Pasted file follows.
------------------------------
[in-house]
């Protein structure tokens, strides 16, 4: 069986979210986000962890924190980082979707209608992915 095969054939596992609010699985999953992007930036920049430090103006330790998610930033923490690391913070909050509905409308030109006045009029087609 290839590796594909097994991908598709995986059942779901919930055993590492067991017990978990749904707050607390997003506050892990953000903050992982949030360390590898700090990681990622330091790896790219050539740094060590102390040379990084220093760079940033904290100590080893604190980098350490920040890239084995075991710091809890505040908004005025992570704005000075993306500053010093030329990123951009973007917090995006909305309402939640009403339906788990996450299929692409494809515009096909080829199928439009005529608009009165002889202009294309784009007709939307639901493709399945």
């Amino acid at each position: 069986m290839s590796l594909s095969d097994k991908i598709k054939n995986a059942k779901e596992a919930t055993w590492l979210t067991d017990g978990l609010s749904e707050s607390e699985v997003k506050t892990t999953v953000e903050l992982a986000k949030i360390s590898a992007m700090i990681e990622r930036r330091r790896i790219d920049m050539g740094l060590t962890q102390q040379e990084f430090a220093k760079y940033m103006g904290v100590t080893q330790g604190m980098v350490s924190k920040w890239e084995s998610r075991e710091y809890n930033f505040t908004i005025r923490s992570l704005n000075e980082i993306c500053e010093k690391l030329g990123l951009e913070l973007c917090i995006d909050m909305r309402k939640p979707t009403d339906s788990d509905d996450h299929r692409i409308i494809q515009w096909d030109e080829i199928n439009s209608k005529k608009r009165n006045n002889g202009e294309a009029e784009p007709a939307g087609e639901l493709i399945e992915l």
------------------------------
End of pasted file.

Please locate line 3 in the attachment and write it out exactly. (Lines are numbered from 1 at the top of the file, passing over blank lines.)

């Amino acid at each position: 069986m290839s590796l594909s095969d097994k991908i598709k054939n995986a059942k779901e596992a919930t055993w590492l979210t067991d017990g978990l609010s749904e707050s607390e699985v997003k506050t892990t999953v953000e903050l992982a986000k949030i360390s590898a992007m700090i990681e990622r930036r330091r790896i790219d920049m050539g740094l060590t962890q102390q040379e990084f430090a220093k760079y940033m103006g904290v100590t080893q330790g604190m980098v350490s924190k920040w890239e084995s998610r075991e710091y809890n930033f505040t908004i005025r923490s992570l704005n000075e980082i993306c500053e010093k690391l030329g990123l951009e913070l973007c917090i995006d909050m909305r309402k939640p979707t009403d339906s788990d509905d996450h299929r692409i409308i494809q515009w096909d030109e080829i199928n439009s209608k005529k608009r009165n006045n002889g202009e294309a009029e784009p007709a939307g087609e639901l493709i399945e992915l």